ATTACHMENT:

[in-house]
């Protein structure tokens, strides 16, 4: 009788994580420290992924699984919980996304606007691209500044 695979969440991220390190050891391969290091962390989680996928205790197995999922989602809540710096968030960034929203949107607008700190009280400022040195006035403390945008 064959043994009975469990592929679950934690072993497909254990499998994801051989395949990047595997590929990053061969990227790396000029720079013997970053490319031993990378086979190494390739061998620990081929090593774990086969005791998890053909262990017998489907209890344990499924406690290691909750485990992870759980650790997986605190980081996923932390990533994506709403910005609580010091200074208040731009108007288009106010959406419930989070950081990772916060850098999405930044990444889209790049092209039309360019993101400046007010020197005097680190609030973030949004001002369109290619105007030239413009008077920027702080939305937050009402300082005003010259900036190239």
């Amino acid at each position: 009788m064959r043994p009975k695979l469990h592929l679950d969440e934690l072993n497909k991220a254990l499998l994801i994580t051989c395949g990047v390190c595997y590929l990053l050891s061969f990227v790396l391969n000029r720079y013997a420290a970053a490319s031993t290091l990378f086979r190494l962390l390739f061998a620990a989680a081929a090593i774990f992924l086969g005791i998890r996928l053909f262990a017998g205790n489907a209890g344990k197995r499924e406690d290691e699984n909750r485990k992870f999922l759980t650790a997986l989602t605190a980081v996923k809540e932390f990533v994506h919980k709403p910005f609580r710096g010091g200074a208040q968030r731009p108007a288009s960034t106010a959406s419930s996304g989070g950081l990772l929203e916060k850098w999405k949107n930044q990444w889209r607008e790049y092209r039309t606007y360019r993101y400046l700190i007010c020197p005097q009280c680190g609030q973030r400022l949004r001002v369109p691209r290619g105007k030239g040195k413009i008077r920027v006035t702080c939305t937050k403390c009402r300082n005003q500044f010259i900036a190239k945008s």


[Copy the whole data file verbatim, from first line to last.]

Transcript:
[in-house]
């Protein structure tokens, strides 16, 4: 009788994580420290992924699984919980996304606007691209500044 695979969440991220390190050891391969290091962390989680996928205790197995999922989602809540710096968030960034929203949107607008700190009280400022040195006035403390945008 064959043994009975469990592929679950934690072993497909254990499998994801051989395949990047595997590929990053061969990227790396000029720079013997970053490319031993990378086979190494390739061998620990081929090593774990086969005791998890053909262990017998489907209890344990499924406690290691909750485990992870759980650790997986605190980081996923932390990533994506709403910005609580010091200074208040731009108007288009106010959406419930989070950081990772916060850098999405930044990444889209790049092209039309360019993101400046007010020197005097680190609030973030949004001002369109290619105007030239413009008077920027702080939305937050009402300082005003010259900036190239």
């Amino acid at each position: 009788m064959r043994p009975k695979l469990h592929l679950d969440e934690l072993n497909k991220a254990l499998l994801i994580t051989c395949g990047v390190c595997y590929l990053l050891s061969f990227v790396l391969n000029r720079y013997a420290a970053a490319s031993t290091l990378f086979r190494l962390l390739f061998a620990a989680a081929a090593i774990f992924l086969g005791i998890r996928l053909f262990a017998g205790n489907a209890g344990k197995r499924e406690d290691e699984n909750r485990k992870f999922l759980t650790a997986l989602t605190a980081v996923k809540e932390f990533v994506h919980k709403p910005f609580r710096g010091g200074a208040q968030r731009p108007a288009s960034t106010a959406s419930s996304g989070g950081l990772l929203e916060k850098w999405k949107n930044q990444w889209r607008e790049y092209r039309t606007y360019r993101y400046l700190i007010c020197p005097q009280c680190g609030q973030r400022l949004r001002v369109p691209r290619g105007k030239g040195k413009i008077r920027v006035t702080c939305t937050k403390c009402r300082n005003q500044f010259i900036a190239k945008s």